# Directional derivative (muiltivariable calculus)

I have an encountered an example in my text book which I don't fully see the intuition of. I will write out the part of the example I'm struggling with:

A hiker is standing beside a stream on the side of a mountain examining her map of the region. The height of the land (in meters) at any point $(x,y)$ is given by the function

$$h(x,y) = \frac{20000}{3 + x^2 + 2y^2}$$

where $x$ and $y$ (in kilometers) denote the coordinates of the point on the hiker's map. The biker is at the point $(3,2)$

At what angle to the path of the stream (on the map) should the hiker set out if she wishes to climb at a $15^o$ inclination to the horizontal?

ANSWER (from textbook)

Suppose the hiker moves away from $(3,2)$ in the direction of the unit vector $\vec{u}$. She will be ascending at an inclination of $15^o$ if the directional derivative of $h$ in the direction of $\vec{u}$ is $1000 tan(15^{o}) \approx 268$ (The 1000 compensates for the fact that the vertical units are meters while the horizontal units are kilometers.). If $\theta$ is the angle between $\vec{u}$ and the upstream direction, then

$$500cos(\theta) = |\bigtriangledown h(3,2)|cos(\theta) \approx 268$$

OK, so what I have some problems seeing here is is the part where it is stated that we know that the ascending will be at an inclination of $15^{o}$ if the directional derivative of $h$ in the direction of $\vec{u}$ is $1000 tan(15^{o}) \approx 268$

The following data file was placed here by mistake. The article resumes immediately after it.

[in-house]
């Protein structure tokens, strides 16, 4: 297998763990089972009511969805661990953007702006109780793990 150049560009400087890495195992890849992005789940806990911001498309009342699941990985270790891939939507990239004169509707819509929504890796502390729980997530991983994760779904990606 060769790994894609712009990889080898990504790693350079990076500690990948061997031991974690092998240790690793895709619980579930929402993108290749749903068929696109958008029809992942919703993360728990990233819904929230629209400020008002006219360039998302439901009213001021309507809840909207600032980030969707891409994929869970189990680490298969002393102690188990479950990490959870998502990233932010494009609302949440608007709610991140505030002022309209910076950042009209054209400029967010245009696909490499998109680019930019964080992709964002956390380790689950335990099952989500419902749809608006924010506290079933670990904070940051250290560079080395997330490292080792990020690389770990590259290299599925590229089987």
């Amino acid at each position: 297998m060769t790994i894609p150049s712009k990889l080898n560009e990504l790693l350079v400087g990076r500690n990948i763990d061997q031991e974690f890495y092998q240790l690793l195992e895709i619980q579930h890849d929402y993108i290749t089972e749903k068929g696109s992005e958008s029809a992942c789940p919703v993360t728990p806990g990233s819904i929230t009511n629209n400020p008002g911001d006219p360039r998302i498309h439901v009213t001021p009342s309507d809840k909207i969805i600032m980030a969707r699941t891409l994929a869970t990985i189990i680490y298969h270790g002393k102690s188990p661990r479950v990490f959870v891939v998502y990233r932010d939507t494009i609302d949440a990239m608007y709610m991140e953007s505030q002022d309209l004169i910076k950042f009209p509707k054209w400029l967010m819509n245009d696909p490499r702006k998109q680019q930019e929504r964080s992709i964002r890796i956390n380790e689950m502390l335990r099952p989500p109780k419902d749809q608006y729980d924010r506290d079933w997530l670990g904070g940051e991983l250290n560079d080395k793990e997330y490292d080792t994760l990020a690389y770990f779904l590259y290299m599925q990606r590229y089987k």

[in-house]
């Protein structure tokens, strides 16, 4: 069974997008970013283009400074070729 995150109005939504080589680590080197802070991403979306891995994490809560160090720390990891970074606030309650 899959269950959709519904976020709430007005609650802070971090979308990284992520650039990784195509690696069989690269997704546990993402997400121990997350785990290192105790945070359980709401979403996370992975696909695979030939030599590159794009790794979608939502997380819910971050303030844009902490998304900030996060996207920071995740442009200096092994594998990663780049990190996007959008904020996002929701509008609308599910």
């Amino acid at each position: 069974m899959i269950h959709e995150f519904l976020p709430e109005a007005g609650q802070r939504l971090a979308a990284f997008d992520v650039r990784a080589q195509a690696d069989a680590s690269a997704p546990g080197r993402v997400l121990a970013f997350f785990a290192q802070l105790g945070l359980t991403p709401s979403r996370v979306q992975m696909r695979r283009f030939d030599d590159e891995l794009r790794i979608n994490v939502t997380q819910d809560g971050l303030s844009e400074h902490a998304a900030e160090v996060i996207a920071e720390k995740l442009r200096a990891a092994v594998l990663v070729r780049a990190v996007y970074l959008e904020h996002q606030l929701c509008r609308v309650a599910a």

Am I correct when I interpret the $15^{o}$ angle here as the angle between $\bigtriangleup y$ and $\bigtriangleup x$ in the $(x,y)$ plane? If so, why would this angle then give us the desired inclination to the horizontal? Or am I totally off here?

I would truly appreciate it if anyone could make me see this more intuitively :).

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## 1 Answer

Am I correct when I interpret the $15^{o}$ angle here as the angle between $\Delta y$ and $\Delta x$ in the $(x,y)$ plane?

I don't think so. The $\theta=15^{o}$ angle refers to the climbing inclination, so $\tan(\theta) = \frac{\Delta z}{|u|}$ where $u$ is the displacement in the $(x,y)$ plane (so $|u| = \sqrt{\Delta x^2+\Delta y^2}$) and $\Delta z = f[(x,y)+u]-f[(x,y)]$ is the difference in "altitude". And $\frac{\Delta z}{|u|}$ is, when $|u|\to 0$, the directional derivative.

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Thanks a lot! Of course - this makes sense :). I really appreciate it! –  Kristian Jun 18 '12 at 12:26